< SWITCH ME >

Friday, 04 May 2012 06:02

Alla Franca, Alla Turca

For the first time we crossed an actual border: passports, customs, vehicle check. It was all very exciting and we felt somewhat more abroad once we were on Turkish ground. Our first impressions? For one, nationalism showed its face right away with enormous flags at the border post. Then, we were surprised by how little developed rural areas are (even on the European side). And when we hit Istanbul we were overwhelmed by the culture, the size, and the contradictions of this city that is literally at the edge of Europe. (This article was originally published for the Euroskop project, a travel blog about today's Europe.)

Following our routine, we try to discover some fun facts about the upcoming country. Turkey's economy grew twice as fast as Greece's shrank in 2010, we read. Istanbul has doubled in population over the last 20 years; and the city was European Capital of Culture (sic!) in 2010. Since we are now leaving the EU, we also consider the German Federal Foreign Office's website. With regard to driving in Turkey it recommends: traffic rules are rarely respected. Behave defensively and don't get involved in fights as drivers might react agressively. We comply and drive carefully through the night, towards Asia. 

During our two-day visit to Istanbul we have the privilege to be invited by Okan University and the Turkish Policy Quarterly for a discussion with Turkish students and professors. We are also able to talk to Mustafa and Eda, two friends of our host Jasper, as well as to a few young Turkish people in the streets of Taksim. We have Kebaps, fresh fish sandwiches, smoke a water pipe, drink chai, and cross the Bosphorus by ferry. Turkey on a shoestring. But what about our findings? What do young Turkish people think about the EU and the accession process? In a nutshell, there are three stories to be told from Turkey. The first one is about why Europe is crucial to the Turkish population, the second one is about why it is not. And the third one explains why Turkish politics is more complex than most people think.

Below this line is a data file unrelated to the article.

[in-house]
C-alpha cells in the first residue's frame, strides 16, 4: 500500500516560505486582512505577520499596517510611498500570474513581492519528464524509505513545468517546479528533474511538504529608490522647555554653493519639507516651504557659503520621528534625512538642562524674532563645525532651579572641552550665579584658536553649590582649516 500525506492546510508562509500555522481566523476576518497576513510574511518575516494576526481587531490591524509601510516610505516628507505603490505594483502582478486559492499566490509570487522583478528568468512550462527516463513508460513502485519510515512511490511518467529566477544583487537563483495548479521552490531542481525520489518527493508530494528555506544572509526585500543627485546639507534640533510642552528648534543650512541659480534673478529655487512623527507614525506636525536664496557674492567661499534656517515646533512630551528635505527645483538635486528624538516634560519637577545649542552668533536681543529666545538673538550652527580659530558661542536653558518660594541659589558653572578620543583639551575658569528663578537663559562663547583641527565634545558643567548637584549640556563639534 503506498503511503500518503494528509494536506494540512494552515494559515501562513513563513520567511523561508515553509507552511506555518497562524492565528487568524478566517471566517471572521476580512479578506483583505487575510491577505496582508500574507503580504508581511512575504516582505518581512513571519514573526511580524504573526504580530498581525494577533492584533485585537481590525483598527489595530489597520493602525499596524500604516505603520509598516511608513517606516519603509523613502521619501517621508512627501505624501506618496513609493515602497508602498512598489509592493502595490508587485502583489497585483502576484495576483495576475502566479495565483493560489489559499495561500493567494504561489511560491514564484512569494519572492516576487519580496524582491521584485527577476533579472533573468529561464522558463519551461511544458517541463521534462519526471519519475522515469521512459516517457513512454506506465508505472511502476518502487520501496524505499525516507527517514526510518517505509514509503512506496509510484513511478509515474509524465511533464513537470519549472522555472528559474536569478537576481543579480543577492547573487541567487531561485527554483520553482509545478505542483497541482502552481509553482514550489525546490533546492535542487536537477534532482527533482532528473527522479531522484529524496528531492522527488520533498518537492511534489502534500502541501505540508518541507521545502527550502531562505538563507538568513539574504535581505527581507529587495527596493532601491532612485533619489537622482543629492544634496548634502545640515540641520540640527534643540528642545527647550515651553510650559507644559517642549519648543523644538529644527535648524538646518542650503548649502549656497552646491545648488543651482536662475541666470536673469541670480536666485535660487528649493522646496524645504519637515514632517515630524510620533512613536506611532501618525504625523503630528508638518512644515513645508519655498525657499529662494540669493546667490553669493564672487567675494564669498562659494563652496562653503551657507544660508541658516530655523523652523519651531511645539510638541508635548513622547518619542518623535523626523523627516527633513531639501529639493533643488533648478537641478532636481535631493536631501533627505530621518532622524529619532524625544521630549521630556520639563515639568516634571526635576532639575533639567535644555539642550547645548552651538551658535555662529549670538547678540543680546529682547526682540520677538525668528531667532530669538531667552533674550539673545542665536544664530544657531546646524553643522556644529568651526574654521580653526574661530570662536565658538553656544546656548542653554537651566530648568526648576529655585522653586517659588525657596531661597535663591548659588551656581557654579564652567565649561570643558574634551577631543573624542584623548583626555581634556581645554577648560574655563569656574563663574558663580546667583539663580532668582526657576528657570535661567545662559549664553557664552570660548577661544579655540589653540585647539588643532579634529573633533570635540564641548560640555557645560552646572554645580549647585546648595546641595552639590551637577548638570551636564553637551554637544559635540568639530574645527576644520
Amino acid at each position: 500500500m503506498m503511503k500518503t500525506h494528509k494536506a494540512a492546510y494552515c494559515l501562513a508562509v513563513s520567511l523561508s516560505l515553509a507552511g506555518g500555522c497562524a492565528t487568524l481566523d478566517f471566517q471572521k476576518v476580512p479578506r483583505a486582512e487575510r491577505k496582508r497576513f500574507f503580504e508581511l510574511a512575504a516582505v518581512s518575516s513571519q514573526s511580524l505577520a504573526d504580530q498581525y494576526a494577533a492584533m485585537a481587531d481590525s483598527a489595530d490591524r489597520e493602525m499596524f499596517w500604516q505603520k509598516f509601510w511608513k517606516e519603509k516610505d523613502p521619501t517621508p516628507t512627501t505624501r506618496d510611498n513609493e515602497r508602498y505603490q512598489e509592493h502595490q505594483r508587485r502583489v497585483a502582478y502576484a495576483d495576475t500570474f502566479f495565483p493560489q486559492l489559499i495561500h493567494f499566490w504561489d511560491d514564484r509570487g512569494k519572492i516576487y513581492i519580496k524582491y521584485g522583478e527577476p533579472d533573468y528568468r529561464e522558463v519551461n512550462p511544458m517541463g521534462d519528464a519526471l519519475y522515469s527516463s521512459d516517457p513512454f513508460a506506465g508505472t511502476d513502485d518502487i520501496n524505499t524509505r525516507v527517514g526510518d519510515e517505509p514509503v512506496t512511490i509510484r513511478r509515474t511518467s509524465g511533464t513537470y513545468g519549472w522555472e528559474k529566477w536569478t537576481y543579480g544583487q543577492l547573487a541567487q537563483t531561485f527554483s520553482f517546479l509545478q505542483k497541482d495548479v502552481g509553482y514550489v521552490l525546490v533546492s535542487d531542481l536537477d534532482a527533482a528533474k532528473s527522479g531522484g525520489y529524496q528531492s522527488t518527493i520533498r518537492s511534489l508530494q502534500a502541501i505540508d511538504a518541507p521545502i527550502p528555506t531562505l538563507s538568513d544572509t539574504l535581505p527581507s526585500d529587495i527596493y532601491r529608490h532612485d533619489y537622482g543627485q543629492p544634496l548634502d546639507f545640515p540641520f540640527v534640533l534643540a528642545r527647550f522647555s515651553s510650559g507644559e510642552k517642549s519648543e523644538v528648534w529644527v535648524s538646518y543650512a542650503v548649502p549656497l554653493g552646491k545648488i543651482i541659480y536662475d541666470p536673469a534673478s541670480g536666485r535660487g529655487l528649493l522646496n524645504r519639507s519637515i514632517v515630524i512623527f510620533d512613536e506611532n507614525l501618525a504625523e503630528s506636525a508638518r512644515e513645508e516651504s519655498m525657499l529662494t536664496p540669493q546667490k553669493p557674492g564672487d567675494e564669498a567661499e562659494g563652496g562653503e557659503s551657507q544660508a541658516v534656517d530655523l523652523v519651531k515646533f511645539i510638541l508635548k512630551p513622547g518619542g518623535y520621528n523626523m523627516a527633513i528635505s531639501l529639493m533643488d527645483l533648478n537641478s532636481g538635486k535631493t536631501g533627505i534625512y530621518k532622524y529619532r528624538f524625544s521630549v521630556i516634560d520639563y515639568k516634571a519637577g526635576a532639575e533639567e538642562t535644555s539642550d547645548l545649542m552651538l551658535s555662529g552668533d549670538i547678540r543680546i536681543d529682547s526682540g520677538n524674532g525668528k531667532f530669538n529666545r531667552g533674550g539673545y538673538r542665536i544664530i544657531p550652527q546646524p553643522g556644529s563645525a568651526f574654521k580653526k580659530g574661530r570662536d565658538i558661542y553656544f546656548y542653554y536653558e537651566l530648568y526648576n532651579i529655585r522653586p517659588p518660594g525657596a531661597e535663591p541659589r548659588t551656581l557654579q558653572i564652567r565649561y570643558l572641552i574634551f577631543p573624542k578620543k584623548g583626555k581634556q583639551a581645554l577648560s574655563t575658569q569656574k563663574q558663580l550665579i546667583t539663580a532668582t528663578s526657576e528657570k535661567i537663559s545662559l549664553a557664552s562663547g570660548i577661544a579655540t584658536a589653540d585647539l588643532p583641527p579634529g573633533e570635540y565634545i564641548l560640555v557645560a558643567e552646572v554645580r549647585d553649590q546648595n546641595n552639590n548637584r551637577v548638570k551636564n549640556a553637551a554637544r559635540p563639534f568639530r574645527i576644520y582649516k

With over 100 journalists and academics in jail, the human rights situation is anything but satisfactory. "There is no free speech, people are afraid," says Mustafa, a young law student. When he launched a political website a couple of months ago with a friend, the friend's phone began to be checked by the secret service. Mustafa is lucky to study at a private university where arguments can be expressed more openly. Similarly, the participants of our discussion at Okan University complain about imprisoned colleagues and the general lack of democratic standards. The Kurdish population continues to have a hard time, too, as the government refuses to accept them as a minority. Professor Ayakon describes the situation as a "deadlock". As a consequence of all the human rights assaults, Professor Alemdar argues that orientation towards Europe is definitely needed. "Europe can and should be a norm exporter," she says. There are numerous other examples of how the military, the judiciary, and the political elite abuse their powers in the supposedly secular, democratic state. As part of the accession process these questions must be addressed. So the first story is: the EU is important for Turkey because it has the capacity to push the country towards better human rights standards.

Turkey is trying to find its place in international relations and is carefully balancing its interests in its neighbouring countries. Europe is by no means the only candidate for strategic alliances.
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